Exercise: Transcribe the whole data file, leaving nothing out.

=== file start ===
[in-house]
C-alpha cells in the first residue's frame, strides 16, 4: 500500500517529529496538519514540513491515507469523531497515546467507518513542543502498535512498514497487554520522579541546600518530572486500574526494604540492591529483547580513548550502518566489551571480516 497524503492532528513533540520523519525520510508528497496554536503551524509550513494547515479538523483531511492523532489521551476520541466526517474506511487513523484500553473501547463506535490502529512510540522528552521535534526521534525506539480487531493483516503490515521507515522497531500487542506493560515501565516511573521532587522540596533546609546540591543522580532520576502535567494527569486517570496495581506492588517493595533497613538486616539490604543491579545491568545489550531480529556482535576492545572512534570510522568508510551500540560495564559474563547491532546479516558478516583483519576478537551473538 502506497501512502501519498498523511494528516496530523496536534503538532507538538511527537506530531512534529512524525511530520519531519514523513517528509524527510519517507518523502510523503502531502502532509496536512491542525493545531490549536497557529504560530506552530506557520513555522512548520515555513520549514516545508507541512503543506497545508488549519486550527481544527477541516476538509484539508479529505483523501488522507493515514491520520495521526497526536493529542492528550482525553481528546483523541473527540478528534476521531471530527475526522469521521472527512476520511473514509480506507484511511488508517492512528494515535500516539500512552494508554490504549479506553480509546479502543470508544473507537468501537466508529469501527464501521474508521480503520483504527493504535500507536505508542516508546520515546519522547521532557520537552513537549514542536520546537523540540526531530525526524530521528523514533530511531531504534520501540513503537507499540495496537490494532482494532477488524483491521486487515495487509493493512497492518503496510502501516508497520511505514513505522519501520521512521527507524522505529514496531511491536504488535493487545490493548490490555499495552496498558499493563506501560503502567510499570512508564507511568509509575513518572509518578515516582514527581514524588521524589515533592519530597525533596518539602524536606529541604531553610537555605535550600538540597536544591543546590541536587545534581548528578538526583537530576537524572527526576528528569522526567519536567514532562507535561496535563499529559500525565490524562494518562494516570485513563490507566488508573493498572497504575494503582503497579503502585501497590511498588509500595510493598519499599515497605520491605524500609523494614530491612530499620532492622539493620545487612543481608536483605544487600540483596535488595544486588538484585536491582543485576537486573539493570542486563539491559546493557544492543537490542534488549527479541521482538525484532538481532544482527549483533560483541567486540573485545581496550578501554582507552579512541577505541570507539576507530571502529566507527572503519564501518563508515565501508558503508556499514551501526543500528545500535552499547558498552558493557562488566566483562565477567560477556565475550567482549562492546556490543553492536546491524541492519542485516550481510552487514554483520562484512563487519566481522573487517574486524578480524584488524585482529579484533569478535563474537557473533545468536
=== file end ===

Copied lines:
[in-house]
C-alpha cells in the first residue's frame, strides 16, 4: 500500500517529529496538519514540513491515507469523531497515546467507518513542543502498535512498514497487554520522579541546600518530572486500574526494604540492591529483547580513548550502518566489551571480516 497524503492532528513533540520523519525520510508528497496554536503551524509550513494547515479538523483531511492523532489521551476520541466526517474506511487513523484500553473501547463506535490502529512510540522528552521535534526521534525506539480487531493483516503490515521507515522497531500487542506493560515501565516511573521532587522540596533546609546540591543522580532520576502535567494527569486517570496495581506492588517493595533497613538486616539490604543491579545491568545489550531480529556482535576492545572512534570510522568508510551500540560495564559474563547491532546479516558478516583483519576478537551473538 502506497501512502501519498498523511494528516496530523496536534503538532507538538511527537506530531512534529512524525511530520519531519514523513517528509524527510519517507518523502510523503502531502502532509496536512491542525493545531490549536497557529504560530506552530506557520513555522512548520515555513520549514516545508507541512503543506497545508488549519486550527481544527477541516476538509484539508479529505483523501488522507493515514491520520495521526497526536493529542492528550482525553481528546483523541473527540478528534476521531471530527475526522469521521472527512476520511473514509480506507484511511488508517492512528494515535500516539500512552494508554490504549479506553480509546479502543470508544473507537468501537466508529469501527464501521474508521480503520483504527493504535500507536505508542516508546520515546519522547521532557520537552513537549514542536520546537523540540526531530525526524530521528523514533530511531531504534520501540513503537507499540495496537490494532482494532477488524483491521486487515495487509493493512497492518503496510502501516508497520511505514513505522519501520521512521527507524522505529514496531511491536504488535493487545490493548490490555499495552496498558499493563506501560503502567510499570512508564507511568509509575513518572509518578515516582514527581514524588521524589515533592519530597525533596518539602524536606529541604531553610537555605535550600538540597536544591543546590541536587545534581548528578538526583537530576537524572527526576528528569522526567519536567514532562507535561496535563499529559500525565490524562494518562494516570485513563490507566488508573493498572497504575494503582503497579503502585501497590511498588509500595510493598519499599515497605520491605524500609523494614530491612530499620532492622539493620545487612543481608536483605544487600540483596535488595544486588538484585536491582543485576537486573539493570542486563539491559546493557544492543537490542534488549527479541521482538525484532538481532544482527549483533560483541567486540573485545581496550578501554582507552579512541577505541570507539576507530571502529566507527572503519564501518563508515565501508558503508556499514551501526543500528545500535552499547558498552558493557562488566566483562565477567560477556565475550567482549562492546556490543553492536546491524541492519542485516550481510552487514554483520562484512563487519566481522573487517574486524578480524584488524585482529579484533569478535563474537557473533545468536